Haiku, the Robot from MisterMorrisGames is a 2D Metroidvania in which you’ll explore the dying land of Arcadia as you fight against fierce machines and meet quirky robots. Check our Haiku, the Robot review!
Haiku, the Robot from MisterMorrisGames is a 2D Metroidvania in which you’ll explore the dying land of Arcadia as you fight against fierce machines and meet quirky robots. Arcadia is a vast area that you’ll experience as you fill-up the interconnected map for locations such as the Abandoned Wastes, The Last Bunker, the Central Core, Pinion’s Expanse, the Factory Facility, the Water Ducts, the Incinerator Burner, and more.
Indie dev Jordan – a.k.a. MisterMorrisGames – took Haiku, the Robot to Kickstarter back in 2020, seeking £22,000 in funding for the game’s development. Once the crowdfunding campaign was over, the project almost reached £30,000 thanks to the support of more than 1,100 backers. It’s now 2022, and thanks to the Nintendo Switch port stretch goal, this Metroidvania has found its way to Nintendo’s console. How does it hold out on a console that has not only several Metroidvanias but also Metroid proper?
You’ll control your character with the left analog stick or the D-Pad, jumping with the B button, attacking with the Y button, and sliding with the ZR button to get past enemies. The A button will be used for rolling, which can help your character squeeze through tight spots. The X button can be used to place a mighty bomb. The ZL button can be pressed to activate a zipline to move from point A to point B. You can heal with the R button as long as you have an Adjustable Wrench in your inventory, which you can check with the – button. The L button can be pressed to open up your map so that you can review where you’ve already explored and where you should be heading. Since some of your map will be locked up, you should search for Map Disruptors so that you can destroy them and open up more of your map.
As you destroy obstacles, defeat enemies, and destroy shiny objects, you’ll collect spare parts, which are added to your total in the upper right corner of the screen in the cog icon. The larger the shiny object, the more spare parts you can get! Once you meet Pinion, the Investor, you’ll receive a Goldcrest Whistle, which will allow you to bank some of your spare parts at a perch station. Spare parts can be spent with Sonnet, the Shopkeeper, who you’ll be able to find at different spots.
What can you purchase? You could spend 300 spare parts buying a simple Rusty Key, which can be used to open up an old lock, or a Map Sweeper, which will automatically sweep the local area for any obstacles that you have yet to overcome so that you can plan accordingly. You can also buy capsule fragments to eventually increase your overall health or purchase, say, a human skull that has something engraved on the back. What could this be used for? Spare parts can also be spent to use the Adjustable Wrench to heal your character.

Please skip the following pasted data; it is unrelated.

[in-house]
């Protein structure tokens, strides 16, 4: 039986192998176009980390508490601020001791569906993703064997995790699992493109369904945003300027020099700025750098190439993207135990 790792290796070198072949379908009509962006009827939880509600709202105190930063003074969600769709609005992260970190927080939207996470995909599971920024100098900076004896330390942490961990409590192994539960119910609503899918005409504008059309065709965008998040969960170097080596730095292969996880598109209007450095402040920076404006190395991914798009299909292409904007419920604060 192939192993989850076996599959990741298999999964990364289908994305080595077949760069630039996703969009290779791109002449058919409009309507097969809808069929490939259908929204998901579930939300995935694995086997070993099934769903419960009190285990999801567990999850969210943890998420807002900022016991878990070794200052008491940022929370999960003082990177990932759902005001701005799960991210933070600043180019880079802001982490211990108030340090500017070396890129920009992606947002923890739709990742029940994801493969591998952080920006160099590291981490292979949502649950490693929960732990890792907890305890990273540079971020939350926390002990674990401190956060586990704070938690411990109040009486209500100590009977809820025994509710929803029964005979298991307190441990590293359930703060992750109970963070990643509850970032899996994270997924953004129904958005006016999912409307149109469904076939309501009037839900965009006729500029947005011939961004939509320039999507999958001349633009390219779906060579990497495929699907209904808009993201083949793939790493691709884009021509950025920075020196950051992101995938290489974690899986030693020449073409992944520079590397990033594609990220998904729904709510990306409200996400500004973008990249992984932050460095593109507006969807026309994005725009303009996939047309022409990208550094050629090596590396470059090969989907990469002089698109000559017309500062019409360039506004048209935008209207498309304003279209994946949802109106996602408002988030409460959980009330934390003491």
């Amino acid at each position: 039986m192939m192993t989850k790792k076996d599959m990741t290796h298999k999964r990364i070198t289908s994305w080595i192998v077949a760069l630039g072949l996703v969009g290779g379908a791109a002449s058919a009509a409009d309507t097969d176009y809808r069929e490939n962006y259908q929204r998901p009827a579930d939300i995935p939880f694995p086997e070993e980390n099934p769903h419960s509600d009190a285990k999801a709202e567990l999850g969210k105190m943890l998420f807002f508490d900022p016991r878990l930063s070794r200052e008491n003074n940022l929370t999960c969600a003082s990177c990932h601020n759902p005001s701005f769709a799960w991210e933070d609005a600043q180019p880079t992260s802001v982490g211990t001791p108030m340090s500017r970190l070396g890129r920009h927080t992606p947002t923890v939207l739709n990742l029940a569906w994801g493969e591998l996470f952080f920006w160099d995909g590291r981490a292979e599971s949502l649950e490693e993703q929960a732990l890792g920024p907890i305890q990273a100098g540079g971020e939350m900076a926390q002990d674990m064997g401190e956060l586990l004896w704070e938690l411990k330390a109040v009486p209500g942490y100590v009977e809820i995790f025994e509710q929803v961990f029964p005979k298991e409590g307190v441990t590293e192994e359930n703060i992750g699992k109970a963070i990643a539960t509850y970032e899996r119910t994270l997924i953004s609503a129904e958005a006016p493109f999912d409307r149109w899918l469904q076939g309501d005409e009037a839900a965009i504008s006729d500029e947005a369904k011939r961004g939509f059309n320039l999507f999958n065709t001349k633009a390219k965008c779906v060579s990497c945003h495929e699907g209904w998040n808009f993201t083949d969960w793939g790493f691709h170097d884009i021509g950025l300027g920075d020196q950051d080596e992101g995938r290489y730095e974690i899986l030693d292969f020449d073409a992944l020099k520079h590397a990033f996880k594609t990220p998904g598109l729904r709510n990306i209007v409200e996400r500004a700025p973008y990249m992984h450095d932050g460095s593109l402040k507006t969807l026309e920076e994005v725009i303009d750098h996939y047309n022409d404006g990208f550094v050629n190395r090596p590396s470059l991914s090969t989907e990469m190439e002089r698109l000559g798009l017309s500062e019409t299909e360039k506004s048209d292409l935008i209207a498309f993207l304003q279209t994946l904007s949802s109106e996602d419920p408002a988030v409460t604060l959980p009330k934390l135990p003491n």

As you progress through the game, you can get other chips to equip, and you need to know that you can only equip them while you’re standing at a repair station. You’ll have three colored slots for chips, which means you won’t be able to equip every single chip you find at once. The slots are colored because you’ll only be able to equip chips that match the color of a slot on the motherboard. Sonnet will also sell you some special chips so that you can expand your collection. A very useful one is Ferromagnetic, which will draw the type of metals found in spare parts, making it a lot easier to add them to your tally. Since you start with three slots for chips, I suggest that you start saving so that you can purchase additional chip slots for the motherboard.
Since this is a Metroidvania, that means you’ll need to search everywhere for the power-ups that will improve Haiku so that you can visit areas that would otherwise be out of reach. Take, for example, the first power-up you can get: Electro-Magnetism. Thanks to this one – which you’ll collect after defeating a giant evil magnet that acts as the first boss in the game – you’ll be able to hold down the B button when jumping against a wall in order to execute a wall jump. This is a very handy ability that will start to open up the world for you to explore new locations.
You’ll also get to meet Quatern, the Scientist who is looking for some Power Cells to be able to power its creation. He’s very handy and has built a device that will transport Power Cells through the fabric of space from the spot you collect them to his laboratory. Bring him as many Power Cells as possible, and you’ll be rewarded with some bonus spare parts that you can put to good use. There are 24 Power Cells in total, so if you want to 100% the game, you’ll need to search every nook and cranny once you’ve gained all the extra abilities!
Haiku, the Robot is a game on Nintendo’s console that pays homage to the classic Metroid experience and to the Metroidvania genre as a whole. It does a solid job of doing the genre justice by giving us a retro-inspired journey in which more of the world of Haiku will be revealed to you as you unlock new abilities, opening up the map by destroying Map Disruptors, using spare parts to purchase new chips and chip slots to improve and enhance Haiku. The game is out on Nintendo Switch with a $19.99 asking price.
This Haiku, the Robot review is based on a Nintendo Switch copy provided by MisterMorrisGames.